We Are Hopeful Changes Will Be Of Great Benefit,’ Says Lawyer
By Helen MacGregor
Expert lawyers at Irwin Mitchell have welcomed a new code of standards for coroners which will see most inquests in England and Wales completed within six months of an individual’s death.
The Ministry of Justice has launched the new legal framework today (25 July) following concerns that families in certain areas have had to wait years for a hearing, prolonging their grief.
Victoria Blankstone, a medical law and patients’ rights expert at Irwin Mitchell says the new code of standards will ensure families have peace of mind that their loved one’s death will be investigated as quickly as possible, providing them with much needed answers about their loss.
However, she adds that the firm does have concerns about the level of resources available to Coroners to ensure the new system can be rolled out effectively, given recent cuts by the Ministry of Justice. She also said it is disappointing that the new rules do not mandate hospital trusts found at fault to make improvements.
Victoria Blankstone commented: “This is the biggest overhaul of coronial matters for 180 years and we are hopeful that this will be of great benefit to our medical negligence clients in particular, who in some cases have waited years to have an inquest. We witness first-hand how very difficult it is for them to get closure.
“We have one case of an army veteran who suffered dementia and was struck by a train after wandering out of his care home unnoticed in February 2011.
“The inquest into the death was opened on 8 March 2011 however the full inquest will not be heard until January 2014, nearly three years after the deceased’s death. This lengthy delay has proved extremely distressing for the family as of course they want answers about the circumstances surrounding their loss.”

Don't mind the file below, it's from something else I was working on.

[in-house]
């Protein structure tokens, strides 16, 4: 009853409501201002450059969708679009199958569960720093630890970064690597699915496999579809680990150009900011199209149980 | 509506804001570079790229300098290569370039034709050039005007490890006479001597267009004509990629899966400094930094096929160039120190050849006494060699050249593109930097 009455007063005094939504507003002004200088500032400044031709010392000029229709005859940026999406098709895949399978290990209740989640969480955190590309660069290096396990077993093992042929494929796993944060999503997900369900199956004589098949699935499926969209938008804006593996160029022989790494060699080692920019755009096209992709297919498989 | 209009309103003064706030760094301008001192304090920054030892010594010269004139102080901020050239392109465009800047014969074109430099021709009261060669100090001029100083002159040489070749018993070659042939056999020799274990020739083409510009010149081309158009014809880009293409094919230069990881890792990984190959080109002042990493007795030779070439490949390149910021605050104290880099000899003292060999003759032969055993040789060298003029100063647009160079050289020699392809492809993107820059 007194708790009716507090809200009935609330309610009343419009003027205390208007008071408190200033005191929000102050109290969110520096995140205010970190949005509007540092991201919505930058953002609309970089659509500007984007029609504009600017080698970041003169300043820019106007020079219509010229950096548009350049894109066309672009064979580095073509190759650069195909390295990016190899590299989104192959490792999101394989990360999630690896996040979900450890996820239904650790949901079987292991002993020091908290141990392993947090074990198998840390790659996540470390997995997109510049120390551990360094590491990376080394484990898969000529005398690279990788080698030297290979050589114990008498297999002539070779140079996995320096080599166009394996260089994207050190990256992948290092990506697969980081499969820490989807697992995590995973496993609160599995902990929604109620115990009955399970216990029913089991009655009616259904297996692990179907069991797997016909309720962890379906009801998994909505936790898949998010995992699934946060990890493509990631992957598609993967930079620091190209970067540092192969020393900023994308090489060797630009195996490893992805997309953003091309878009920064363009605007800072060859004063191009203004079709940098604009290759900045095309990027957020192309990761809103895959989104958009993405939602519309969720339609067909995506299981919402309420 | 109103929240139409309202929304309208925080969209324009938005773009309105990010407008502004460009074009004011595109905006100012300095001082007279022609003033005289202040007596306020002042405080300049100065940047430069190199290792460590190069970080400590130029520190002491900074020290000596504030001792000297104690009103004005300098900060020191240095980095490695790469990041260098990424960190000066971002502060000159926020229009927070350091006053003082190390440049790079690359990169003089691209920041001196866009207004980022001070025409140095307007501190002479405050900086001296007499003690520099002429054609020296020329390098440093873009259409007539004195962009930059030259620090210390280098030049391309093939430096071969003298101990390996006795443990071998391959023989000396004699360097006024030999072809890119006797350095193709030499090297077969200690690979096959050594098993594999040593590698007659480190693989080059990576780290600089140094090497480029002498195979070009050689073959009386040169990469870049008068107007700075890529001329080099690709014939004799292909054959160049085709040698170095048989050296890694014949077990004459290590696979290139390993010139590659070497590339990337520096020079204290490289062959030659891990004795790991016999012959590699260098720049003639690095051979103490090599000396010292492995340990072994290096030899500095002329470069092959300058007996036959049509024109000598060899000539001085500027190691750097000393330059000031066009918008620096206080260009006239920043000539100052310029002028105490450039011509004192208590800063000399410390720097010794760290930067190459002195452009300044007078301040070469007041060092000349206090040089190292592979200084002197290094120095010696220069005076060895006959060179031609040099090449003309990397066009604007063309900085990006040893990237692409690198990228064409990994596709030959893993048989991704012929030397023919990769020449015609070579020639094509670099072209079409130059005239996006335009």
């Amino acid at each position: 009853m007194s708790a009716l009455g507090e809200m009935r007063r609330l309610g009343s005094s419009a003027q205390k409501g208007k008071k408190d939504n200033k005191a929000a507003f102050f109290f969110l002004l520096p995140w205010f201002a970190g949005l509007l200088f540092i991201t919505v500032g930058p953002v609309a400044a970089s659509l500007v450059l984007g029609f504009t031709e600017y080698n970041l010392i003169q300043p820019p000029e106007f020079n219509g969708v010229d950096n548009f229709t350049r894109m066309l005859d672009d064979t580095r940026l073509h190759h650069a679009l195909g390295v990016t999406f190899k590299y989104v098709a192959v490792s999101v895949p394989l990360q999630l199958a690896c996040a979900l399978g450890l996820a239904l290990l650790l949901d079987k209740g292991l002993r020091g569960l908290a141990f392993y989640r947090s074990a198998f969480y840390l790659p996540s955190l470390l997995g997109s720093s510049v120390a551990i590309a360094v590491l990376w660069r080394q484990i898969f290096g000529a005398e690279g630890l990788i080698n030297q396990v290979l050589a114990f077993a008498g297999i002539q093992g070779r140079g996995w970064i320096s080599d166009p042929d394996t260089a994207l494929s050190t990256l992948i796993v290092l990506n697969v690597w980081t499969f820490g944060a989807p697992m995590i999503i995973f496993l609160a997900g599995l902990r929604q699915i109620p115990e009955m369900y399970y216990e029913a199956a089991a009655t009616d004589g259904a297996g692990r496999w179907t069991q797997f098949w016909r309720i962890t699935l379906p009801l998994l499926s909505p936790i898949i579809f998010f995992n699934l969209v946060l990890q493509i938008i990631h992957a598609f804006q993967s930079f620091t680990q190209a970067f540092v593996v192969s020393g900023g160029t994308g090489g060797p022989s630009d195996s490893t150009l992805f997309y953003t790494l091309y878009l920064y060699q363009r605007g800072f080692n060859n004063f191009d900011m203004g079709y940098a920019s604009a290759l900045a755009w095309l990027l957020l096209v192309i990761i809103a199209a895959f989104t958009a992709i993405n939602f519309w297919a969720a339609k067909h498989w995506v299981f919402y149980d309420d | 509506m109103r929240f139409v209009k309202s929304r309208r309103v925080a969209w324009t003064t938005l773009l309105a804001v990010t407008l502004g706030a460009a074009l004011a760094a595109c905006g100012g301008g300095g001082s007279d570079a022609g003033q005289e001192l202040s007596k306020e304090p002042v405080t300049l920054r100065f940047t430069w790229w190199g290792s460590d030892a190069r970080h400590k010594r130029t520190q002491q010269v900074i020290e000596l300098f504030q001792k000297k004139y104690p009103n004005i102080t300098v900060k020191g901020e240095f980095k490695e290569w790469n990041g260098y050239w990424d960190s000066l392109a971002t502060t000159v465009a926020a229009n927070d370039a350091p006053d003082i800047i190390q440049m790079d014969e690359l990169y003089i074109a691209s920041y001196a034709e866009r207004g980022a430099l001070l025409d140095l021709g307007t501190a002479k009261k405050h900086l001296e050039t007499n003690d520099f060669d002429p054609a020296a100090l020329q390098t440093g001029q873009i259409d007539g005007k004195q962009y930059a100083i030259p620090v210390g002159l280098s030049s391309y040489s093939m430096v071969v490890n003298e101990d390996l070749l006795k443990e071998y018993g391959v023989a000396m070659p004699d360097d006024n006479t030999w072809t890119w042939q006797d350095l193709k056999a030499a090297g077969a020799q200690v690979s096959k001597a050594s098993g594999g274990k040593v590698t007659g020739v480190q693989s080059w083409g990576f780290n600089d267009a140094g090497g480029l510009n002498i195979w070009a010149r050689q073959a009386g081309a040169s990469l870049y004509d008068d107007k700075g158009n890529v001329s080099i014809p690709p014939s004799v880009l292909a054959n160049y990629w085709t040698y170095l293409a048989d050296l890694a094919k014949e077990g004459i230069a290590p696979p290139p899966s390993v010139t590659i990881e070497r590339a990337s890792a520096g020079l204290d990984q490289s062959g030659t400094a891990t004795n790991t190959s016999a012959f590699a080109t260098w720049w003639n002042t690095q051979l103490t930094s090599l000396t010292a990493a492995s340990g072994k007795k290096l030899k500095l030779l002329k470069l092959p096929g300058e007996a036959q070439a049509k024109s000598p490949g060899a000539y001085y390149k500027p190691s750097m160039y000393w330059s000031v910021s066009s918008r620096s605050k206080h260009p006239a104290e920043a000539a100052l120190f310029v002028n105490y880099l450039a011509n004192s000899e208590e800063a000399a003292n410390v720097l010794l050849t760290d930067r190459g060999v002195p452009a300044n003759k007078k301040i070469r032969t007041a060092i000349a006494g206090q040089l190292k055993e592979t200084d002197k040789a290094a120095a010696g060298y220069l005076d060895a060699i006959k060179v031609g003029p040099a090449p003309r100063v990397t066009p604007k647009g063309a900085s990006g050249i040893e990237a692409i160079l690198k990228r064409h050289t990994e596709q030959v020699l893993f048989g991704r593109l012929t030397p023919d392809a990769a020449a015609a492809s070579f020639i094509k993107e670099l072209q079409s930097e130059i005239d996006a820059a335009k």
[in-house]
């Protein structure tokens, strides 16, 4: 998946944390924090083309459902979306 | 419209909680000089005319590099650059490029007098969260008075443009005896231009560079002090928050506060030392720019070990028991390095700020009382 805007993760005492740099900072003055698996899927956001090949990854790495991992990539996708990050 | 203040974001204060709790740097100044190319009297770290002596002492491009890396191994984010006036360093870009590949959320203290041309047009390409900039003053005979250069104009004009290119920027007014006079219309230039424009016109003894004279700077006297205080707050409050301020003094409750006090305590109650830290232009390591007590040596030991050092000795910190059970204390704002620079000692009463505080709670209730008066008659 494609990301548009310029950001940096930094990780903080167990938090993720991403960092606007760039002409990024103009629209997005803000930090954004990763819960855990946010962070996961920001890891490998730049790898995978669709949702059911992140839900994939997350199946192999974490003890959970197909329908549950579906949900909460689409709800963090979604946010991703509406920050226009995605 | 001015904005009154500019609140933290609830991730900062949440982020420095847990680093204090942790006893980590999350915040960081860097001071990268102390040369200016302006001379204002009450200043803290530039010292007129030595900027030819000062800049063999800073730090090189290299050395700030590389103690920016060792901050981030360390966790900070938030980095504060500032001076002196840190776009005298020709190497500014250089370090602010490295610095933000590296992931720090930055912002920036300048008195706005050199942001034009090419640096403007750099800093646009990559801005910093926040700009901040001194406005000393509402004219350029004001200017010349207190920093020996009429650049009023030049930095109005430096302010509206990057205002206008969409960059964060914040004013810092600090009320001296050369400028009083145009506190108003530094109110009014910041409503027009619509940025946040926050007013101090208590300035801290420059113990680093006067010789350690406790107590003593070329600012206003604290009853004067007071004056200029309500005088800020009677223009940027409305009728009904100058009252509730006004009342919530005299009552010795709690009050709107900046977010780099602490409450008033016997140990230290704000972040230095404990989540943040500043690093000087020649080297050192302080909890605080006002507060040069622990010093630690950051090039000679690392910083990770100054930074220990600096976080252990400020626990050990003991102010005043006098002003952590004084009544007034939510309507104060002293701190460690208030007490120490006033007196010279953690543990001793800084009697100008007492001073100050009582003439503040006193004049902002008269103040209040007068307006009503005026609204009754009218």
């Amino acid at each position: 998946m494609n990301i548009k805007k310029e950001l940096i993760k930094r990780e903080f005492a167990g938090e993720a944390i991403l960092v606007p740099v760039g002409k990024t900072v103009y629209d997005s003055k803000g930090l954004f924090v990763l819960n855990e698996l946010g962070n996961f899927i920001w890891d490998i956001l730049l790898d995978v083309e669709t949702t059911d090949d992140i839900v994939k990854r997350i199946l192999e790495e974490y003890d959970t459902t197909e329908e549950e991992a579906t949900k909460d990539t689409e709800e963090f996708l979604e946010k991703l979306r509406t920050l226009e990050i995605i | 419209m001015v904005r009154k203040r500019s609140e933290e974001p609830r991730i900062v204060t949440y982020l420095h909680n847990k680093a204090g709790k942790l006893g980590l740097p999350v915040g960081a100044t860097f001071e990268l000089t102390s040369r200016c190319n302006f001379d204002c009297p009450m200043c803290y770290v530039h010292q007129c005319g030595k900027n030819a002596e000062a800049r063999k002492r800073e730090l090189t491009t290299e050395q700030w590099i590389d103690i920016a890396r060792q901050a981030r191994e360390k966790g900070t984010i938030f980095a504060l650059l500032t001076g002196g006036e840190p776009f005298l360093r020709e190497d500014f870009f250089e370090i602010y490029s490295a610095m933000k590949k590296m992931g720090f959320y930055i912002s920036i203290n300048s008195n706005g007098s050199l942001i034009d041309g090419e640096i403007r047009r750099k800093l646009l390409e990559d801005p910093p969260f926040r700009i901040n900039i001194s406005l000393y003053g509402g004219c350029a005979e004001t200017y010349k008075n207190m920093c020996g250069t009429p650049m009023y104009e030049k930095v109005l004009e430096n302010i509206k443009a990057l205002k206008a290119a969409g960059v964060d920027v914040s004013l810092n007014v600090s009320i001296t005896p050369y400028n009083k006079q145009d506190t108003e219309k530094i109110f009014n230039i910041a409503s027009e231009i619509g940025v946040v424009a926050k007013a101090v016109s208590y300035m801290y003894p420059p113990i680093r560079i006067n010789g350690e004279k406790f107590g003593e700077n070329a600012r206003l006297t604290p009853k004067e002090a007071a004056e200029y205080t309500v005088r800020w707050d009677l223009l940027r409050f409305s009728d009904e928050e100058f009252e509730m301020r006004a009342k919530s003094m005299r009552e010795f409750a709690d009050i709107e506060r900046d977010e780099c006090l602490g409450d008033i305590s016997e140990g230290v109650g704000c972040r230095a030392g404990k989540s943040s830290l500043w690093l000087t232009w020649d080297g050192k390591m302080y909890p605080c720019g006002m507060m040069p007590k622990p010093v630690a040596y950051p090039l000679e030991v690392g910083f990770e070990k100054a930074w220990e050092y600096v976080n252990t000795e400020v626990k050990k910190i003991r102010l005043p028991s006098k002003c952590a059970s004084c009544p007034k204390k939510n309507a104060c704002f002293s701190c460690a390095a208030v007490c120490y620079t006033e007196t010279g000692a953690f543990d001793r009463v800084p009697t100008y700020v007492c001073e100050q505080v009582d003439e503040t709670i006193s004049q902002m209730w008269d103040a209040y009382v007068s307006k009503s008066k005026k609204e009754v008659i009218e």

The service will be overseen by the First Chief Coroner Judge Peter Thornton QC and all 96 coroners across the UK will also be subject to mandatory training requirements.
The rules also mean coroners will have to release the body to the bereaved family as soon as they can, or inform them if it is going to take longer than 28 days.
Coroners will also have to notify the bereaved within a week of setting the date for the inquest and provide greater access to documents and evidence, such as post-mortem reports, before the inquest takes place.
Victoria Blankstone at Irwin Mitchell added: “Whilst we very much welcome these changes for bereaved families, we do have concerns about the lack of any new money from the Government to improve the service.
“We also have concerns that the new rules do not force hospital trusts to take specific remedial action where failures have been found, instead it is discretionary and a key issue for many of our clients who have lost loved ones is that they want the proof that lessons have been learnt from any errors made to prevent the same thing from happening again.
“To date, having a thorough and timely investigation has proved to be a postcode lottery but we are confident the reforms to the new Coroners and Justice Act 2009 will make it fairer for everyone.”
Read more about Irwin Mitchell's expertise relating to medical negligence claims